Liz Headleand, a native of Northam whose determination took her to Cambridge University and a prosperous career as a psychoanalyst on London’s Harley Street. Divorced from Edgar Lintot and remarried to Charles Headleand, she learns in the novel’s opening scene—a marvelous set piece of a New Year’s Eve party welcoming in the Thatcher 1980’s—that Charles is leaving her for the boring Lady Henrietta Latchett.
Alix Bowen, Liz’s friend from Cambridge, now married to Brian Bowen, a reliable literature teacher, also from Northam. Alix teaches part-time in a reformatory for young women. Her first husband, Sebastian Manning, died not long after their marriage, and their son, Nicholas, inherits his paternal grandmother’s fortune. When Brian loses his job, he and Alix move to Northam and Alix takes over the task of sorting the papers of a local poet who is somewhat famous.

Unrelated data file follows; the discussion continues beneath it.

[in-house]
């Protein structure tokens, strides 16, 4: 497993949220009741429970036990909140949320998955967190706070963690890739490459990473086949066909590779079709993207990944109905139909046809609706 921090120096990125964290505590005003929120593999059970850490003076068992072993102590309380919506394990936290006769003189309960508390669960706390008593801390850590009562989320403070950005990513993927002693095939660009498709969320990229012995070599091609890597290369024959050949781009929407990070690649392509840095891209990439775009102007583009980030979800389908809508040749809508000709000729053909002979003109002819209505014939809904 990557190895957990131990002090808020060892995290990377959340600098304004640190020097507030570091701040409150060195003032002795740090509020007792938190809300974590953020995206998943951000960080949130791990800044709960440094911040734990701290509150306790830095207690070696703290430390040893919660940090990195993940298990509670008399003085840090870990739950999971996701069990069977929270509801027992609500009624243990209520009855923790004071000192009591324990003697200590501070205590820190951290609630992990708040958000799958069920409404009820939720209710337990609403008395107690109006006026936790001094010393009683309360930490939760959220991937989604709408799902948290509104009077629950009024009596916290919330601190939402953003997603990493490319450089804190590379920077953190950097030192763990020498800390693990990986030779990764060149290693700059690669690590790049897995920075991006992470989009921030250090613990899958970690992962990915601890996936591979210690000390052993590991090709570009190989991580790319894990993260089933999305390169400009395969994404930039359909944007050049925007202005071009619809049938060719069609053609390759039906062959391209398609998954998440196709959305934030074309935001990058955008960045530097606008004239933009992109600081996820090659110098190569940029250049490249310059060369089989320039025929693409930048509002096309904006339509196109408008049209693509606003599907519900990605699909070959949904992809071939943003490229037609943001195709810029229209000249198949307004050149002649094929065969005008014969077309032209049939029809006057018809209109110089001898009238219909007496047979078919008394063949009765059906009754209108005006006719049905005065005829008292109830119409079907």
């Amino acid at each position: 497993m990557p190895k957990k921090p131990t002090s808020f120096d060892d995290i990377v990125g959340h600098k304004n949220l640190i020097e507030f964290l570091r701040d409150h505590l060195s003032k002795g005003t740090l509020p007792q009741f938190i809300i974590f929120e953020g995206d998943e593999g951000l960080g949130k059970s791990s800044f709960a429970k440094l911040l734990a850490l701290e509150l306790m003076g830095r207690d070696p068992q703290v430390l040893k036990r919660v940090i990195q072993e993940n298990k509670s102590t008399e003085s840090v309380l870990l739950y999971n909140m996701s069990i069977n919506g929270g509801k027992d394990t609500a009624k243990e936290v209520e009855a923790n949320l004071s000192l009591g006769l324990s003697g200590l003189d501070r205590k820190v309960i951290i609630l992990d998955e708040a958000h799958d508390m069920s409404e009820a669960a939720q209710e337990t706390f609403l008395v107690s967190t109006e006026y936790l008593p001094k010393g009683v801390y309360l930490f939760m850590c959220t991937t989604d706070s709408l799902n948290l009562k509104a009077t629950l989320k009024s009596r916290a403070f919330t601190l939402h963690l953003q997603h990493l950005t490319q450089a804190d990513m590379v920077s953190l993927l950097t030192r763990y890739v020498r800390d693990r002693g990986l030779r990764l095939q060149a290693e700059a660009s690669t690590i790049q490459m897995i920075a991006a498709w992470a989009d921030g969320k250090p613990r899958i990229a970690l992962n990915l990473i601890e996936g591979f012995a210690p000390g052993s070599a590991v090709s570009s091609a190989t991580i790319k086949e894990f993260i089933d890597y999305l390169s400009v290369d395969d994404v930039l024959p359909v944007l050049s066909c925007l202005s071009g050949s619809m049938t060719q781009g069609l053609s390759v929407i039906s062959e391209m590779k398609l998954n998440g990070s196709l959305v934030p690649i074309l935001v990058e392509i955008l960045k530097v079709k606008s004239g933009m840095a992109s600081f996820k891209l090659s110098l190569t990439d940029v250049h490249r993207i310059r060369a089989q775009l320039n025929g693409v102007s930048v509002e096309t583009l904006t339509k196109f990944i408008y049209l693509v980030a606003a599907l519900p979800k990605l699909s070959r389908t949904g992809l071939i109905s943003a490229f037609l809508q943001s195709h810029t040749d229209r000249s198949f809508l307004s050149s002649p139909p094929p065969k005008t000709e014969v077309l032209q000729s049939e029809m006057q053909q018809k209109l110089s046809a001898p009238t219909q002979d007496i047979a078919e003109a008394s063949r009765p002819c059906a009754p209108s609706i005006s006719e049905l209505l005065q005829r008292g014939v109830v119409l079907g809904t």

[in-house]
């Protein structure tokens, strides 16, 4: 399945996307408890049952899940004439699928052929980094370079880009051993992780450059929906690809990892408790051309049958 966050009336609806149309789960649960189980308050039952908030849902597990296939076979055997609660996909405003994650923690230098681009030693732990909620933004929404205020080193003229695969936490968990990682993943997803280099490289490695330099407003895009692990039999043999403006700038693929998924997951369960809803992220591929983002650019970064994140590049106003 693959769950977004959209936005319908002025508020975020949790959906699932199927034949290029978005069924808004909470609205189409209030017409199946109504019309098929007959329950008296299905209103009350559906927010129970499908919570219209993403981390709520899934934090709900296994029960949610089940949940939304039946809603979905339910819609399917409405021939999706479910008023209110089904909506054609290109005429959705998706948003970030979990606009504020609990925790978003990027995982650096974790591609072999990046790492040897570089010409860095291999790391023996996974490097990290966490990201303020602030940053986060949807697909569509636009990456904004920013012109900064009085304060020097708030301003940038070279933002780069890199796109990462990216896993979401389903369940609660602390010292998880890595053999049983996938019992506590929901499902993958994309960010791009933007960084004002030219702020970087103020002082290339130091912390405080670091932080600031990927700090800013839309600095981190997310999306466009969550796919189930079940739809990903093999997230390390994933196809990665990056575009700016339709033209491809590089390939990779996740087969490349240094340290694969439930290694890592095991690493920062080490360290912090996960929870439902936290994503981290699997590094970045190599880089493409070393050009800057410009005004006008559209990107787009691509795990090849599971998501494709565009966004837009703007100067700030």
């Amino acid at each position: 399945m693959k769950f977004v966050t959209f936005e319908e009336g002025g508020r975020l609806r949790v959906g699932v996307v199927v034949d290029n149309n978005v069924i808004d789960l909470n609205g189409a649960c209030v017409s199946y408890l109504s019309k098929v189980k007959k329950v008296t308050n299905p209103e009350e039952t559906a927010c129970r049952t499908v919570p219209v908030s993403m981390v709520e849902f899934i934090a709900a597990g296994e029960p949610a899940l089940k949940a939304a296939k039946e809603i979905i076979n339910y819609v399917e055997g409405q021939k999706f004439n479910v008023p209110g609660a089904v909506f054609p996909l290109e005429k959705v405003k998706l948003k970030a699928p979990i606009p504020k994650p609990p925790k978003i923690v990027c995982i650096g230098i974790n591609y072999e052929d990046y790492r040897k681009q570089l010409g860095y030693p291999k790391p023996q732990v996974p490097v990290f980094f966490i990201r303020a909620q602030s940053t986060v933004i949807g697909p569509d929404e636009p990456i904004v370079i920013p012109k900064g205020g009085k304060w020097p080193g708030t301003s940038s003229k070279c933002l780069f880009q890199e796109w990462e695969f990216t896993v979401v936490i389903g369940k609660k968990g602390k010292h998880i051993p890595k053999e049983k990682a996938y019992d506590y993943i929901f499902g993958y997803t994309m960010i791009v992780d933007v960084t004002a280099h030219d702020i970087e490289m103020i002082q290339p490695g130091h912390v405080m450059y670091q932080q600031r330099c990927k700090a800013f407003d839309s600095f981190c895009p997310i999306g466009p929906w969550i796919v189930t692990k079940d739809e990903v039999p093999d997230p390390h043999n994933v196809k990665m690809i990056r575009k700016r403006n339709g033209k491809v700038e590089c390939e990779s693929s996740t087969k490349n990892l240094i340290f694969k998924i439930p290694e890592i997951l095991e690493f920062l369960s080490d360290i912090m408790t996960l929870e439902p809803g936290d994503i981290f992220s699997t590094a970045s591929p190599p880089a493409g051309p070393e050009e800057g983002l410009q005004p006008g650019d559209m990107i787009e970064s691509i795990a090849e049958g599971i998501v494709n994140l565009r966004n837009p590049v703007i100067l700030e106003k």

Esther Breuer, who formed a triumvirate of close friends at Cambridge with Liz and Alix. Esther is an art historian who spends much of her time in Italy. Although she has remained unmarried, she has had a long relationship with a married man, an Italian anthropologist who suffers a curious obsession with werewolves. Of the three Cambridge friends, she is the most individualistic, not so much bohemian as self-reliant and inwardly directed.
(The entire section is 560 words.)